Global firms fall short on forest protection, report shows

LONDON • A third of the 350 companies most exposed to commodities such as palm oil, beef and timber have no policies to ensure their products are not fuelling deforestation, a report by nongovernmental organisation Global Canopy showed yesterday.

Protecting the world's forests is central to efforts to limit man-made global warming by mid-century, and at the COP26 climate talks last November, 141 countries pledged to halt and reverse forest loss by 2030.

At the same time, more than 30 financial institutions with nearly US$9 trillion (S$12.1 trillion) in assets said they would aim to eliminate commodity-driven deforestation from their portfolios by 2025.

Britain has already made it a legal responsibility for companies to ensure they have no illegal deforestation in their supply chains, and the European Union and United States are looking at similar legislation.

Companies also face direct threats from deforestation, as it exacerbates climate impacts, drives biodiversity loss and affects water supplies, potentially affecting growing conditions for commodity crops, supplies and prices.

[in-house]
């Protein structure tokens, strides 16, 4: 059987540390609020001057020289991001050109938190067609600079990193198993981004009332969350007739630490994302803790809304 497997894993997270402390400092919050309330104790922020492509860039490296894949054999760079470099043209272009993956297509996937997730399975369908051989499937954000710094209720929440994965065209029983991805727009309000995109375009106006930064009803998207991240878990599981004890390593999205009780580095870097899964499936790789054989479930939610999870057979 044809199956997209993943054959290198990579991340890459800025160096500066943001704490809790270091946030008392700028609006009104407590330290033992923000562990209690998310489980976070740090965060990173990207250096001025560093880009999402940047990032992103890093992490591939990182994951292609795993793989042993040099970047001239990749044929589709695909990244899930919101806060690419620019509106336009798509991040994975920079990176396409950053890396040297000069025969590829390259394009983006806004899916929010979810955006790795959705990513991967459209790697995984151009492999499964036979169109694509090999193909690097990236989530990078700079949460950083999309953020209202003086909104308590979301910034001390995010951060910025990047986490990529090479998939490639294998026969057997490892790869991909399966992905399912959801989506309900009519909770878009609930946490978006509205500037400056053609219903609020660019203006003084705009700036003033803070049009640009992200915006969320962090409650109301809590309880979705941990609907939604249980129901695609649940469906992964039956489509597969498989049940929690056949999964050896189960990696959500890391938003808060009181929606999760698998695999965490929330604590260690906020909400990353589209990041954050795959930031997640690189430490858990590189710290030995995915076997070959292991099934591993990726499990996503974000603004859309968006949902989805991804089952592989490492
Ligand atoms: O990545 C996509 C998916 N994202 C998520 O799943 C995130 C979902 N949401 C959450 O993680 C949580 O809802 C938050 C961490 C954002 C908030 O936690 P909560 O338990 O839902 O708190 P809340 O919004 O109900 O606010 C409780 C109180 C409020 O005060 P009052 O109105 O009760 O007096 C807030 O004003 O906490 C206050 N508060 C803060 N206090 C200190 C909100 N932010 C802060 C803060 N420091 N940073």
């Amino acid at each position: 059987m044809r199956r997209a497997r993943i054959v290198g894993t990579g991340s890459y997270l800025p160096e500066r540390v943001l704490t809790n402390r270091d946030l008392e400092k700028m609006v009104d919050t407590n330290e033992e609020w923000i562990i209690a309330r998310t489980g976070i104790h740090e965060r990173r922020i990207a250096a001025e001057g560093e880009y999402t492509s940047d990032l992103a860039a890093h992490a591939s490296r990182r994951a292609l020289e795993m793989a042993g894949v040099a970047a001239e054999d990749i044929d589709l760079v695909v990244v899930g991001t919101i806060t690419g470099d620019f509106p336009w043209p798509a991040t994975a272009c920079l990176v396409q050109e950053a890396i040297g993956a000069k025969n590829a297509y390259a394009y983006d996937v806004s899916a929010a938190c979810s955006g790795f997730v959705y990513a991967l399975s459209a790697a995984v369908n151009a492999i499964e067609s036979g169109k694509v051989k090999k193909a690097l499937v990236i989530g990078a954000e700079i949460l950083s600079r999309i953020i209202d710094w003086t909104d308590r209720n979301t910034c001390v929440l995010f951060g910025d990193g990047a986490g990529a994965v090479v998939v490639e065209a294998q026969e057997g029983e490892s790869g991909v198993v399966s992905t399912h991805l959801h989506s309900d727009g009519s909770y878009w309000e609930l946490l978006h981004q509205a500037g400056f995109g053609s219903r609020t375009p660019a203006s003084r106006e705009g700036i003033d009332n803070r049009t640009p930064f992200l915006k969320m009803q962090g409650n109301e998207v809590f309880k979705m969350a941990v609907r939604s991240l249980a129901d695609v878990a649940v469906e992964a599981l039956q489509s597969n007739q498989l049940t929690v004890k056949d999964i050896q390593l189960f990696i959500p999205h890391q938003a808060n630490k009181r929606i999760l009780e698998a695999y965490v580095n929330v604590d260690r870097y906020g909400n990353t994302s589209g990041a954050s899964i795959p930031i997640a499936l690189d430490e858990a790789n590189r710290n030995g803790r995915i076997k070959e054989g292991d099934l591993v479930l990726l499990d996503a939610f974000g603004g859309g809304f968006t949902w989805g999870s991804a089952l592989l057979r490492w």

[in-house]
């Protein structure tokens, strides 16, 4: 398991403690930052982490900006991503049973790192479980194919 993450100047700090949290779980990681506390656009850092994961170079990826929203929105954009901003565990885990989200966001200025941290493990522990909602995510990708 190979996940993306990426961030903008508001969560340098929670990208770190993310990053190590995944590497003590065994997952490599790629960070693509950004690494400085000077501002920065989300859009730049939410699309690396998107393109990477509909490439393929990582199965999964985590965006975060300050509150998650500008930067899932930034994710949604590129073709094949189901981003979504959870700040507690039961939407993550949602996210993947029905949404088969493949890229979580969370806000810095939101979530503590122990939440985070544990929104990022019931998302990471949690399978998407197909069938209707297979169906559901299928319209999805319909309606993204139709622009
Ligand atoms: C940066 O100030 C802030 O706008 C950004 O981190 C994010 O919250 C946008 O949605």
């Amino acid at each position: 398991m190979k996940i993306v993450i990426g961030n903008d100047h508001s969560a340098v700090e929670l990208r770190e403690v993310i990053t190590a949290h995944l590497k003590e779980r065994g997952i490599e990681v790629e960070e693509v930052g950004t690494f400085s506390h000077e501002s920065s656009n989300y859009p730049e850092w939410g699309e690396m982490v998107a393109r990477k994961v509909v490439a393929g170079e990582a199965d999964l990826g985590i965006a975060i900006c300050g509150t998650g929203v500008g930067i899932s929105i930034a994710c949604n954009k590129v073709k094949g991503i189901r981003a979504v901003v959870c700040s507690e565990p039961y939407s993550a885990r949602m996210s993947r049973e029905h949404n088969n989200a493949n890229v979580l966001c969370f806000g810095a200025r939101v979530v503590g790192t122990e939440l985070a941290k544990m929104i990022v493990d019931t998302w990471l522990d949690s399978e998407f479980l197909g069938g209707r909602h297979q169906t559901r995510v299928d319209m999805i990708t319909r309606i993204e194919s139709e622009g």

In its annual "Forest 500" report, Global Canopy said just 28 per cent of companies that produce, use, trade or sell commodities had comprehensive policies covering all those they were exposed to.

Among 150 of the world's leading financial institutions that finance the companies to the tune of US$5.5 trillion, just 38 per cent had a clear policy on addressing deforestation, it added.

"Last year saw unprecedented political action as more than 140 governments recognised the urgent need to protect forests, yet most companies and financial institutions with the greatest ability to halt deforestation are doing little or nothing," said executive director of Global Canopy Niki Mardas.

"As major consumer governments start to translate these commitments into hard and fast legislation, businesses which have not taken deforestation seriously are woefully unprepared and face real risks."

Among the companies flagged as having no policy were TJX Companies, owner of the T.J. Maxx stores, and Capri Holdings, which owns the Versace, Jimmy Choo and Michael Kors fashion brands, the report said.


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A version of this article appeared in the print edition of The Straits Times on January 14, 2022, with the headline Global firms fall short on forest protection, report shows. Subscribe